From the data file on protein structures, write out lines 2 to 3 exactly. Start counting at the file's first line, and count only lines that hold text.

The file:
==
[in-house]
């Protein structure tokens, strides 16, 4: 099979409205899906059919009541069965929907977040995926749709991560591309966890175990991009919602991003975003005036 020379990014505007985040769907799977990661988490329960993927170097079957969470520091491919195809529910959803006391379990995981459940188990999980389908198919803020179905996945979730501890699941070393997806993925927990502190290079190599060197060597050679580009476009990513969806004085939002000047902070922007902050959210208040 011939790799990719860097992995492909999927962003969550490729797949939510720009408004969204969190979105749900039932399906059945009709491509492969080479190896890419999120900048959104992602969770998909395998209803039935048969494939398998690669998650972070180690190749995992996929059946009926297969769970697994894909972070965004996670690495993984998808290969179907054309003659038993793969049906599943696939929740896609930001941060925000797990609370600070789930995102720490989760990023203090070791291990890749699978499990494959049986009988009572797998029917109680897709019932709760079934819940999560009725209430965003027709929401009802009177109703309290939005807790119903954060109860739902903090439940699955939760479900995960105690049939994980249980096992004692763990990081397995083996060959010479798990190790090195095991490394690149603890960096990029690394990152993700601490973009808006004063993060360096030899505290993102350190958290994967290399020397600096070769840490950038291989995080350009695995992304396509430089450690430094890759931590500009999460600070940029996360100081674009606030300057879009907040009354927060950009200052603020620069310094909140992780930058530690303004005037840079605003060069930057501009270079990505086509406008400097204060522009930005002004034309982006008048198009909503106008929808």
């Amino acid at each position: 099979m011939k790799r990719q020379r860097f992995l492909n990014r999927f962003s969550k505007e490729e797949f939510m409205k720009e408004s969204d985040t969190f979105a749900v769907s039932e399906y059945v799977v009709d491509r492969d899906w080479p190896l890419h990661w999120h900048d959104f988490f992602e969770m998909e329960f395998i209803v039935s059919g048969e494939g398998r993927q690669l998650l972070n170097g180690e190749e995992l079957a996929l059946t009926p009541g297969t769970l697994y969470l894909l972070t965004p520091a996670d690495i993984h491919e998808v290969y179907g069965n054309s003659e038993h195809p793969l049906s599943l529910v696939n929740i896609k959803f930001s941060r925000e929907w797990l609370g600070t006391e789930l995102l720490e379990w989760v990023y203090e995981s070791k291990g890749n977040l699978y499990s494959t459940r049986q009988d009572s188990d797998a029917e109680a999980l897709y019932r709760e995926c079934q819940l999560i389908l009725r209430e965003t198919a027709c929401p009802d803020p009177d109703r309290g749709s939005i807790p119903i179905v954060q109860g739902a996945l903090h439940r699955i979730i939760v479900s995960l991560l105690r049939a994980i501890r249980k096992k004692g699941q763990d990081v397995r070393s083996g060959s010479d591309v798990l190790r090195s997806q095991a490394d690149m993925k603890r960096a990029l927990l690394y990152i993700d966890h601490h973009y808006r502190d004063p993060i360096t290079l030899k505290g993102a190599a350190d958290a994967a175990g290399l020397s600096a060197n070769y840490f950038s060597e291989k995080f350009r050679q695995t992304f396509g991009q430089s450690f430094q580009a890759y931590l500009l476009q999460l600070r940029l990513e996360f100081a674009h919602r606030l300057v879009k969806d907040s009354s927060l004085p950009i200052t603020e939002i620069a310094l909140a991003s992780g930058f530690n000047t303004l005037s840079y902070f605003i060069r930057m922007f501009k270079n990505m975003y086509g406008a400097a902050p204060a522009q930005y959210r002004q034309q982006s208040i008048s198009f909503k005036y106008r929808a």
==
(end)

């Protein structure tokens, strides 16, 4: 099979409205899906059919009541069965929907977040995926749709991560591309966890175990991009919602991003975003005036 020379990014505007985040769907799977990661988490329960993927170097079957969470520091491919195809529910959803006391379990995981459940188990999980389908198919803020179905996945979730501890699941070393997806993925927990502190290079190599060197060597050679580009476009990513969806004085939002000047902070922007902050959210208040 011939790799990719860097992995492909999927962003969550490729797949939510720009408004969204969190979105749900039932399906059945009709491509492969080479190896890419999120900048959104992602969770998909395998209803039935048969494939398998690669998650972070180690190749995992996929059946009926297969769970697994894909972070965004996670690495993984998808290969179907054309003659038993793969049906599943696939929740896609930001941060925000797990609370600070789930995102720490989760990023203090070791291990890749699978499990494959049986009988009572797998029917109680897709019932709760079934819940999560009725209430965003027709929401009802009177109703309290939005807790119903954060109860739902903090439940699955939760479900995960105690049939994980249980096992004692763990990081397995083996060959010479798990190790090195095991490394690149603890960096990029690394990152993700601490973009808006004063993060360096030899505290993102350190958290994967290399020397600096070769840490950038291989995080350009695995992304396509430089450690430094890759931590500009999460600070940029996360100081674009606030300057879009907040009354927060950009200052603020620069310094909140992780930058530690303004005037840079605003060069930057501009270079990505086509406008400097204060522009930005002004034309982006008048198009909503106008929808």
């Amino acid at each position: 099979m011939k790799r990719q020379r860097f992995l492909n990014r999927f962003s969550k505007e490729e797949f939510m409205k720009e408004s969204d985040t969190f979105a749900v769907s039932e399906y059945v799977v009709d491509r492969d899906w080479p190896l890419h990661w999120h900048d959104f988490f992602e969770m998909e329960f395998i209803v039935s059919g048969e494939g398998r993927q690669l998650l972070n170097g180690e190749e995992l079957a996929l059946t009926p009541g297969t769970l697994y969470l894909l972070t965004p520091a996670d690495i993984h491919e998808v290969y179907g069965n054309s003659e038993h195809p793969l049906s599943l529910v696939n929740i896609k959803f930001s941060r925000e929907w797990l609370g600070t006391e789930l995102l720490e379990w989760v990023y203090e995981s070791k291990g890749n977040l699978y499990s494959t459940r049986q009988d009572s188990d797998a029917e109680a999980l897709y019932r709760e995926c079934q819940l999560i389908l009725r209430e965003t198919a027709c929401p009802d803020p009177d109703r309290g749709s939005i807790p119903i179905v954060q109860g739902a996945l903090h439940r699955i979730i939760v479900s995960l991560l105690r049939a994980i501890r249980k096992k004692g699941q763990d990081v397995r070393s083996g060959s010479d591309v798990l190790r090195s997806q095991a490394d690149m993925k603890r960096a990029l927990l690394y990152i993700d966890h601490h973009y808006r502190d004063p993060i360096t290079l030899k505290g993102a190599a350190d958290a994967a175990g290399l020397s600096a060197n070769y840490f950038s060597e291989k995080f350009r050679q695995t992304f396509g991009q430089s450690f430094q580009a890759y931590l500009l476009q999460l600070r940029l990513e996360f100081a674009h919602r606030l300057v879009k969806d907040s009354s927060l004085p950009i200052t603020e939002i620069a310094l909140a991003s992780g930058f530690n000047t303004l005037s840079y902070f605003i060069r930057m922007f501009k270079n990505m975003y086509g406008a400097a902050p204060a522009q930005y959210r002004q034309q982006s208040i008048s198009f909503k005036y106008r929808a």